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Anti-PCSK9 Antibody — A New Approach for the Treatment
of Severe Infection and Sepsis
Sepsis is a serious medical condition caused by an uncontrolled immune response to infection. Immune chemicals released into the blood to combat the infection trigger widespread inflammation. This results in direct vital organ injury and impaired blood flow, which damages the body’s organs by depriving them of nutrients and oxygen. Septic shock is a complication of the infection characterized by low blood pressure which can lead to respiratory, heart, or organ failure and death.
Sepsis is among the leading causes of death globally. Annually, five million cases of sepsis are reported worldwide with more than one million people succumbing to this disease. In hospitals, sepsis is the major cause of death among patients admitted to intensive care units.
Treatment for sepsis often involves a prolonged stay in the intensive care unit, with administration of intravenous antibiotics and, if required, supportive resuscitation. Sepsis is the most expensive condition treated in U.S. hospitals responsible for 6.2% of hospital admissions in 2013 costing the U.S. healthcare system $24 billion. Currently, there is no diagnostic test or approved treatment for sepsis. This results in a very high risk of death for any person with this condition. Thus, sepsis represents one of the greatest unmet medical needs globally.
Cyon Therapeutics Inc., a spin-off clinical phase biotechnology company from the University of British Columbia, is evaluating an anti-PCSK9 antibody as a new therapeutic approach for the treatment of severe infection and sepsis. Cyon licensed the anti-PCSK9 from Norvatis AG, acquiring the worldwide rights to use the compound for the prevention and treatment of sepsis and Systemic Inflammatory Response Syndrome (SIRS).
Anti-PCSK9 antibodies were originally developed as a new class of cholesterol-lowering drugs. The PCSK9 protein interferes with the clearance of LDL (“bad”) cholesterol from the blood. LDL receptors on liver cells remove LDL cholesterol from the blood by binding LDL cholesterol and then moving it into the cell for elimination. The lipid-free LDL receptors then return to the surface of the liver cell. When PCSK9 binds to the LDL receptor, however, the LDL receptor is unable to re-emerge on the cell surface to remove more LDL cholesterol, which then remains in the blood. By inhibiting the PCSK9 protein, PCSK9 inhibitors essentially improve the liver’s ability to recycle LDL receptors, resulting in a greater number of receptors on the cell surface and enabling more LDL cholesterol to be removed from circulation.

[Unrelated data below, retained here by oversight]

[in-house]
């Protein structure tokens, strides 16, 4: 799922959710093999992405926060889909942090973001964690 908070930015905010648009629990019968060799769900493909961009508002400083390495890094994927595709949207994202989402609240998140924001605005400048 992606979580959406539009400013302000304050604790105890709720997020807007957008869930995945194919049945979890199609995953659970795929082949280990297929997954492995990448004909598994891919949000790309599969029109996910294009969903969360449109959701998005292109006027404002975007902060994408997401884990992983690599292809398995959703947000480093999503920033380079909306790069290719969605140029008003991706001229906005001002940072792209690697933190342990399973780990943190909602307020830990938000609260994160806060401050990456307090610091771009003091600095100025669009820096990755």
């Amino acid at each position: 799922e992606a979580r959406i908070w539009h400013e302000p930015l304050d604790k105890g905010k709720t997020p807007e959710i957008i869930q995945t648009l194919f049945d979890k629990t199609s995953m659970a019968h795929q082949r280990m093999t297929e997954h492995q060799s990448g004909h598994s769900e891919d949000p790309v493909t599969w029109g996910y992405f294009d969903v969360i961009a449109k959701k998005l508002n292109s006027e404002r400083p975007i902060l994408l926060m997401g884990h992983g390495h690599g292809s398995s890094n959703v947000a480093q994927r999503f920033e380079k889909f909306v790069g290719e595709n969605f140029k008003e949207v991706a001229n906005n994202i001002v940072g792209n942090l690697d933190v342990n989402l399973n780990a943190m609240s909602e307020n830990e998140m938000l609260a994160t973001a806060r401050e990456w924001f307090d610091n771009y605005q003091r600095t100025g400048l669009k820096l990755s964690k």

A team of University of British Columbia researchers discovered that controlling levels of the human PCSK9 could potentially improve survival rates for patients with sepsis. The anti-PCSK9 antibody could allow the patient’s body to clear sepsis-induced bacterial toxins. These toxins are fat soluble and concentrate in LDL cholesterol, and trigger the complex severe immune reaction if not quickly removed. Anti-PCSK9 antibody quickly increases the number of LDL receptors in the liver that pull LDL cholesterol and LDL-associated bacterial toxins out of circulation thereby flushing sepsis-associated toxins from the bloodstream.
UBC Professors Drs. John Boyd, Keith Walley and Jim Russell found that treatment of mice with severe sepsis using the anti-PCSK9 antibody increased survival rates. Mice with a genetic variation that reduced the levels of PCSK9 also showed improved sepsis outcomes and survival rates.
Based on this research, Drs. Boyd, Walley and Russell, who also work as critical care physicians at Vancouver’s St. Paul’s Hospital ICU and as researchers at the Centre for Heart Lung Innovation, launched Cyon Therapeutics Inc. in 2014. The company is planning to initiate a Phase II randomized controlled clinical trial of the anti-PCSK9 antibody in the spring of 2017 to evaluate the compound’s safety and efficacy in removing sepsis-induced bacterial toxins from the bloodstream and improving clinical outcomes of patients with severe infection.
Cyon plans to enroll up to 300 sepsis patients admitted to hospital emergency departments at approximately 40 sites across Canada and the U.S. Clinical trial participants will be screened for specific genetic markers related to PCSK9 to identify individuals most or less likely to respond to treatment. Patients in the trial will receive intravenous doses of the anti-PCSK9 antibody five to ten times higher than the dose that patients receive to lower cholesterol. The clinical trial, which is one of the largest Phase II trials on severe infection, is expected to be completed within 18 months.
Cyon Therapeutics Inc. gratefully acknowledges the ongoing support of Genome B.C., the National Research Council, Mitacs, the Canadian Institutes of Health Research, the University of British Columbia and Providence Health Care Research Institute.
For additional information, please visit: www.cyontherapeutics.com